Destruction Upon Us
According to punk rock in England in the early '80s, the world was about to face the Apocalypse. Prodded by the collapse of punk's chart popularity and the rise of arch-conservative Margaret Thatcher, tons of groups ditched the pop leanings of Sham 69 and the Clash and got darker, meaner and faster -- kind of a parallel to America's Reagan-era hardcore. That apocalypse never did come to pass in the '80s; in fact, it seems more imminent now than it did during the age of "Video Killed the Radio Star."
Of course, today's reality of terrorist attacks and holy wars don't make the music of the Misplaced any less of a total throwback. Although the group hails from Aurora circa the 21st century, its debut disc, Destruction Upon Us, would have fit inconspicuously in a new-release rack next to British punk classics like One WaySystem's All Systems Go or Broken Bones' Dem Bones (the Misplaced's guitarist even appears to have swiped his stage name from Broken Bones/Discharge guitarist Bones). But while some of its songs verge on plagiaristic -- "Conformist" echoes GBH's "Necrophilia," and "Granted" could pass for the Exploited's "Dead Cities" -- Destruction is a vicious, pounding reminder of why this sound was so vital in the first place. Riffs scrape nerves and hooks sink into skin as singer Amy Shumaker hurls her guts into the black void of oblivion, her voice as scabrously anthemic as that of Vice Squad's Beki Bondage. On "One Day," the album's definitive track, Shumaker races through a shopping list of catastrophes and bloodshed before chanting almost gleefully, "Armageddon! Destruction!" And with the way the world's going right now, it looks like the Misplaced, rather than being twenty years too late, is right on time. -- Jason Heller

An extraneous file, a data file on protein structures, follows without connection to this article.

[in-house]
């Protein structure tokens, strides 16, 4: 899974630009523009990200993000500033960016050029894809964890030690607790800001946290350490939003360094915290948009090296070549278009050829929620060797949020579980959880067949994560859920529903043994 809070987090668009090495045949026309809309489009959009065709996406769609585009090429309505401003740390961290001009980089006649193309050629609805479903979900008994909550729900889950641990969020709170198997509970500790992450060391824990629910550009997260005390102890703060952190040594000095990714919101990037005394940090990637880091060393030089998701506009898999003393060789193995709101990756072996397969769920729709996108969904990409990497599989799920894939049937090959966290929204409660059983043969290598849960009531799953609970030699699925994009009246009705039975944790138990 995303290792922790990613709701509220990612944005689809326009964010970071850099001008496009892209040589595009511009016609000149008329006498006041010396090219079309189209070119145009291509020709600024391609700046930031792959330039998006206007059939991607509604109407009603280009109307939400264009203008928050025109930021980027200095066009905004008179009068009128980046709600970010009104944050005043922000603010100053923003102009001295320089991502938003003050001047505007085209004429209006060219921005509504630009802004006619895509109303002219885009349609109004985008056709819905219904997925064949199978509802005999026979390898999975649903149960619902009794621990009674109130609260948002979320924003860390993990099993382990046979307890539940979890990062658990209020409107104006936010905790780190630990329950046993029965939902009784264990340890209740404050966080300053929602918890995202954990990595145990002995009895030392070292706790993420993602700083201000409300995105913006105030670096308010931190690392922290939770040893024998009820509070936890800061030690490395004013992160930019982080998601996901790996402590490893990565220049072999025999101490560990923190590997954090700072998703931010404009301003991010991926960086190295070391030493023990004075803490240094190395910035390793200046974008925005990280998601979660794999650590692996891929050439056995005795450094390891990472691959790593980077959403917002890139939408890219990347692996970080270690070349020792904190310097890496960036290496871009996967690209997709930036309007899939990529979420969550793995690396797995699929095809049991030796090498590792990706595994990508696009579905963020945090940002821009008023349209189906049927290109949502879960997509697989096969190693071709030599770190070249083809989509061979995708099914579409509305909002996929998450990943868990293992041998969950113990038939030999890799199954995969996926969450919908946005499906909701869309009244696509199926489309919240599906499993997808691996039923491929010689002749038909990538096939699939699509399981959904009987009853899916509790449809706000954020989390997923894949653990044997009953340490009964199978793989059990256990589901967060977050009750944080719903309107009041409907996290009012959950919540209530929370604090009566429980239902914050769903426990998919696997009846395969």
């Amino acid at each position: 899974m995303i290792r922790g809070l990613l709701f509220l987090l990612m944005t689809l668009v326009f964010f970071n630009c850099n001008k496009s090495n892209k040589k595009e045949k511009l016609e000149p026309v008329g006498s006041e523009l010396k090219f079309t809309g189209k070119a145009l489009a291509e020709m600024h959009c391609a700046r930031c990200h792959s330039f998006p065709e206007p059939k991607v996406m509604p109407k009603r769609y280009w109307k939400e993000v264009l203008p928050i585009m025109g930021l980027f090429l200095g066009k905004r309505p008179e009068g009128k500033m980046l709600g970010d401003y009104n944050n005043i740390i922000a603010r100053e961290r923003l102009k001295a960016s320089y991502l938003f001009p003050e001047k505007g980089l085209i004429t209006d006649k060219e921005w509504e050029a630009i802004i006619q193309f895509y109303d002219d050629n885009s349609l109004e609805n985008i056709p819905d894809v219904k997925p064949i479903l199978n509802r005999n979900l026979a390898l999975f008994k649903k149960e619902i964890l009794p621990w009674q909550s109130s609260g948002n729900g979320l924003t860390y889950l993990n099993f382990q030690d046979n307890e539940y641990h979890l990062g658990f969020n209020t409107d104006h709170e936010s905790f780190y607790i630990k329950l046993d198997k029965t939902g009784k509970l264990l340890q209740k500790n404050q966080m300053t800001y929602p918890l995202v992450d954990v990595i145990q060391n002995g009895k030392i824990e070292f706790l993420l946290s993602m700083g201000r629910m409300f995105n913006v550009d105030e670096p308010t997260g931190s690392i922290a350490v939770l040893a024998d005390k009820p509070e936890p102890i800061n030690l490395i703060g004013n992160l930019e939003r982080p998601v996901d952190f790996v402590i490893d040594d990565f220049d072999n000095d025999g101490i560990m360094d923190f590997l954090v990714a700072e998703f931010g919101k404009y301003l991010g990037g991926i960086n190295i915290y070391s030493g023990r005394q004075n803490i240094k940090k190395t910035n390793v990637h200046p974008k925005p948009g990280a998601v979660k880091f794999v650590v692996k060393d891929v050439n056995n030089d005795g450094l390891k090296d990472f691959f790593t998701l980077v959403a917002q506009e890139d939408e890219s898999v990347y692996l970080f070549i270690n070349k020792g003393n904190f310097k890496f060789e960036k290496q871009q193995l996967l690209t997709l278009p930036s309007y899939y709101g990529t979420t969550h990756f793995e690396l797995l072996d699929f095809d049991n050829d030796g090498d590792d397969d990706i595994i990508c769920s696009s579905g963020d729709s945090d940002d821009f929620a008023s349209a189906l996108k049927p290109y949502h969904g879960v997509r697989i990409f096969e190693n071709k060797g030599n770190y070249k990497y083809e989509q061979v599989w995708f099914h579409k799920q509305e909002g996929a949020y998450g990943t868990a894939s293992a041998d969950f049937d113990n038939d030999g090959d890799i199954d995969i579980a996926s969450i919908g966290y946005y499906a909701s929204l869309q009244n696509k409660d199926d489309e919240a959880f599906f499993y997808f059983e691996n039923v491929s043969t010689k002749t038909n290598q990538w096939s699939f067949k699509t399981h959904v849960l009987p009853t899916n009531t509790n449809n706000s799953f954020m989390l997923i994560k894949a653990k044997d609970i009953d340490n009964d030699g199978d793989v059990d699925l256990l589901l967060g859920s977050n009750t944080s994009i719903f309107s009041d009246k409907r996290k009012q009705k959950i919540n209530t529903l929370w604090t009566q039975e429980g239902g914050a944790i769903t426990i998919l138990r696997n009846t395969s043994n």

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Colfax Satisfaction (self-released)
Booting P-Nuckle's vocalist in 2000 with no replacement on the horizon forced founding member and guitarist Chris LaPlante to step up as the band's new frontman. Typically a move with a dubious success rate, it has since proven sage, and LaPlante has grown more and more comfortable in the role. Smooth but never sassy, the group's new disc, Colfax Satisfaction, belies its actual street-styled grittiness; instead of calling to mind the 'Fax's trademarked sleazy underbelly, Satisfaction is what you might hear if the street ran past the Bahama Breeze in Lone Tree. The majority of the platter's licks call to mind gently lapping waves on a beach of white sand, while the rhythms carry each song along under a warming sun. When the pace picks up, as on "Black Bag," the album shows some bounce in its step, but nothing dangerous or edgy enough to rouse you from the lull inherent in P-Nuckle's clean-cut funk. Still, a whiff of potential whets the appetite for future explorations into more flavor and crunch. -- Catalina Soltero